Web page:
It may be possible that a new product conflicts with another (less beneficial) product or food that you are taking. It may be a good idea to discontinue the use of a less-effective product that you have used for a long time, in order to receive the benefit of the new product. This issue can be very complex.

 

One of the more serious drug / food interactions is between common (otherwise beneficial) grapefruit. This powerful antioxidant is known to interact negatively with over 200 prescription and over-the-counter medications, including caffeine and:

 

Condition - Medications That Interact Badly With Grapefruit

Anxiety - Xanax, Buspar, Versed, Halcion

Depression - Luvox, Zoloft

Allergies - Allegra

Antihistamines - Terfenadine and many other prescription and over-the-counter medications

Antiviral - Saquinavir

Abnormal Heart Rhythm - Cordarone, quinidine

Heart Disease, Stroke and Blood Clots - Coumadin and other blood thinners

Immunosuppressent - Cyclosporine

Epilepsy - Tegretol

Cancer - Cyclophosphamide, etoposide, ifosfamide, tamoxifen, vinblastine, vincristine

Cough - Dextromethorphan (found in many over-the-counter cold medicines)

HIV - Agenerase, Crixivan, Viracept, Norvir, Fortovase

Prostate Enlargement - Proscar

Heart Disease, High Blood Pressure and calcium channel blockers - Adalat, Calan, Cardene, Cardizem, Coreg, Covera, Felodipine, Nifedipine, Nimotop, Plendil, Procardia, Sular, Verapamil, Verelan

Erectile Dysfunction - Viagra, Cialis

Asthma and Emphysema - Theophylline

High Cholesterol (Statins) - Lipitor, Lescol, Mevacor, Zocor

Pain - Codeine, Alfenta, Duragesic, Actiq, Sufenta

Infection - Biaxin, Sporanox, erythromycin, troleandomycin

Hormones - Estradiol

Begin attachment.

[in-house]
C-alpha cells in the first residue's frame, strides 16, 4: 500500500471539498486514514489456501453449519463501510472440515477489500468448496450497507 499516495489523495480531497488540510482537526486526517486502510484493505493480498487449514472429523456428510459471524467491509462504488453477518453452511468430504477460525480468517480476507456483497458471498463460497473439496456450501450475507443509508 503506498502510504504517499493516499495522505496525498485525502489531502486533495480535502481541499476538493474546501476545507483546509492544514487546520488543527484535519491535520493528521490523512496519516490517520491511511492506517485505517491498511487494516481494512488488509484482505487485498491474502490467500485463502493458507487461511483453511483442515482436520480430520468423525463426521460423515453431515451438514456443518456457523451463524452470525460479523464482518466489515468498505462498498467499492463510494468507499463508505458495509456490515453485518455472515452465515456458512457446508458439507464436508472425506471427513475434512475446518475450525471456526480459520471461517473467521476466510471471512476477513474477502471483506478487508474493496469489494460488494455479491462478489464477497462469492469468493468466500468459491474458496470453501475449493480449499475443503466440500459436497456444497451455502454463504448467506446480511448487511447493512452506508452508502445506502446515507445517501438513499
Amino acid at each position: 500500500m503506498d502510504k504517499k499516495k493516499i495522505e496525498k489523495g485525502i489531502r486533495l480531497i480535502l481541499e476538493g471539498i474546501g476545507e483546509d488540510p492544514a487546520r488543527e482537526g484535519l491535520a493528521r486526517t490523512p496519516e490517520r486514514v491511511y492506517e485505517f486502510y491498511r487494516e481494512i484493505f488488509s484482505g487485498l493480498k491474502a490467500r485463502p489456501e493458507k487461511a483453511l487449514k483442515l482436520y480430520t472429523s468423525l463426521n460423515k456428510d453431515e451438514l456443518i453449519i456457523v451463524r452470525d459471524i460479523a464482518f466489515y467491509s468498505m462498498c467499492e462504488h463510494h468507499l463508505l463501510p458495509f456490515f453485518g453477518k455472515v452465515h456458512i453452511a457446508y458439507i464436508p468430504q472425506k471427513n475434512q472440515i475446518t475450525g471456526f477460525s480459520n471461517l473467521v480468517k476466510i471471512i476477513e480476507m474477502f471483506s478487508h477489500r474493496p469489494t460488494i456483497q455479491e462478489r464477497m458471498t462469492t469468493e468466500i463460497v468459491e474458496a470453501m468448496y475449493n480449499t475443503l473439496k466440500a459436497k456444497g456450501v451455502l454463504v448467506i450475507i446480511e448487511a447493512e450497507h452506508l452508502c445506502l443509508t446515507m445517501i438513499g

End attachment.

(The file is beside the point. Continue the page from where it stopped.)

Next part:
Stimulants – Caffeine, ephedrine, ephedra and other similar natural and laboratory-made stimulants

 

If you ever eat grapefruit, please take the time to read about it in our material on antioxidants.

 

Drug and food interactions can involve very complex genetics and biochemistry. If you take several new products during the time frame when an allergic reaction develops, or you have made changes to your diet, environmental exposures, etc., you may not have a clue about what may have caused your reaction (since skin reactions, drug overdoses, etc. may be caused by a great many different environmental, ingestion, genetic and disease sources). Lack of cause-and-effect knowledge may make you to do something that makes your problem much worse, like applying a skin cream to an allergic rash, which further increases the problem complexity.

 

Ask, read and study when to take new things (before/after/during meals, empty stomach, morning, bedtime, etc.). For example. Calcium should be ingested in an acid environment (NOT in an antacid). The body normally needs vitamin D and magnesium to regulate calcium metabolism. Calcium plus magnesium are a mild muscle relaxant, which should therefore be taken just before going to sleep. Potassium and sodium are also linked to calcium and magnesium metabolism, since they use the same intake channel. They all influence water retention and systolic blood pressure. Simply popping calcium supplements because “they are good for you” is an overly simplistic view of important nutrition decisions.

 

Keep medical records for your various healthcare providers. Modern pharmacists now have computer systems that can catch potential drug interaction problems that overworked prescribing physicians frequently overlook. However, if you use more than one pharmacy, they may not realize what you have purchased from others. The pharmacy computing systems usually do not know what food you are eating (like grapefruit), food supplements or over-the-counter drugs you are taking, what allergies you have (and may not be aware of yet), etc. Ultimately YOU know more about yourself than others who prescribe and deliver medications to you. YOU are the one who will suffer if they make a mistake, or you fail to tell them about yourself and you lifestyle, nutrition, drugs, allergies, etc.